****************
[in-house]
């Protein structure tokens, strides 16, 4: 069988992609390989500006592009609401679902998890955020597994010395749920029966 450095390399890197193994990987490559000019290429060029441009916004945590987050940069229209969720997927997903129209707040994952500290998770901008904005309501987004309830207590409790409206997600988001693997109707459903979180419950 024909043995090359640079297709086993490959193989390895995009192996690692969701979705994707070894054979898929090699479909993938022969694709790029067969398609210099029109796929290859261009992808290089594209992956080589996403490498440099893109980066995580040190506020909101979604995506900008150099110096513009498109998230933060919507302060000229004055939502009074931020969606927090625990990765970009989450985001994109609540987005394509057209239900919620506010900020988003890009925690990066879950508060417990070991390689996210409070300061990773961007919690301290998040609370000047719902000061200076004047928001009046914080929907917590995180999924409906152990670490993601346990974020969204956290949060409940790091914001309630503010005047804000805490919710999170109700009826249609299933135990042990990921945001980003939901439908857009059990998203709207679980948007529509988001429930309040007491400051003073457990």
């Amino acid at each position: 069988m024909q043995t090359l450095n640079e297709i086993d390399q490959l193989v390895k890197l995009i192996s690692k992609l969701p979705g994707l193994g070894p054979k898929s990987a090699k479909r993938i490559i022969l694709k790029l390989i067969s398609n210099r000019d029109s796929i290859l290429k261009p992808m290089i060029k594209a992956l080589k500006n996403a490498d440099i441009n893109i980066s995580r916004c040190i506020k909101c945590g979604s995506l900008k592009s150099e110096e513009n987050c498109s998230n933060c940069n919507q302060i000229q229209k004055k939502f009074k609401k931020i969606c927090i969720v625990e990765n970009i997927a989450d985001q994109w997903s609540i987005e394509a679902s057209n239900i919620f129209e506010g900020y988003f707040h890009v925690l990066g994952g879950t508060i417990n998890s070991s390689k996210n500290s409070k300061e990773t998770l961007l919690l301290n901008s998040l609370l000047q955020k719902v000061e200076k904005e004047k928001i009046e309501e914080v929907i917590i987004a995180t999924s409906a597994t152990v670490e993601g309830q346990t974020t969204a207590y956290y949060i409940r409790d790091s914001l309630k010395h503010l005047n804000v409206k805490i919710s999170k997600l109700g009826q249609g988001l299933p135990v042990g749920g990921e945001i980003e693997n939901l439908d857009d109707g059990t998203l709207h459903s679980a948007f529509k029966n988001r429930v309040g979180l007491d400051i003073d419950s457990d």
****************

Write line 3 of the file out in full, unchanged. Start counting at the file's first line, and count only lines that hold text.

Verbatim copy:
């Amino acid at each position: 069988m024909q043995t090359l450095n640079e297709i086993d390399q490959l193989v390895k890197l995009i192996s690692k992609l969701p979705g994707l193994g070894p054979k898929s990987a090699k479909r993938i490559i022969l694709k790029l390989i067969s398609n210099r000019d029109s796929i290859l290429k261009p992808m290089i060029k594209a992956l080589k500006n996403a490498d440099i441009n893109i980066s995580r916004c040190i506020k909101c945590g979604s995506l900008k592009s150099e110096e513009n987050c498109s998230n933060c940069n919507q302060i000229q229209k004055k939502f009074k609401k931020i969606c927090i969720v625990e990765n970009i997927a989450d985001q994109w997903s609540i987005e394509a679902s057209n239900i919620f129209e506010g900020y988003f707040h890009v925690l990066g994952g879950t508060i417990n998890s070991s390689k996210n500290s409070k300061e990773t998770l961007l919690l301290n901008s998040l609370l000047q955020k719902v000061e200076k904005e004047k928001i009046e309501e914080v929907i917590i987004a995180t999924s409906a597994t152990v670490e993601g309830q346990t974020t969204a207590y956290y949060i409940r409790d790091s914001l309630k010395h503010l005047n804000v409206k805490i919710s999170k997600l109700g009826q249609g988001l299933p135990v042990g749920g990921e945001i980003e693997n939901l439908d857009d109707g059990t998203l709207h459903s679980a948007f529509k029966n988001r429930v309040g979180l007491d400051i003073d419950s457990d």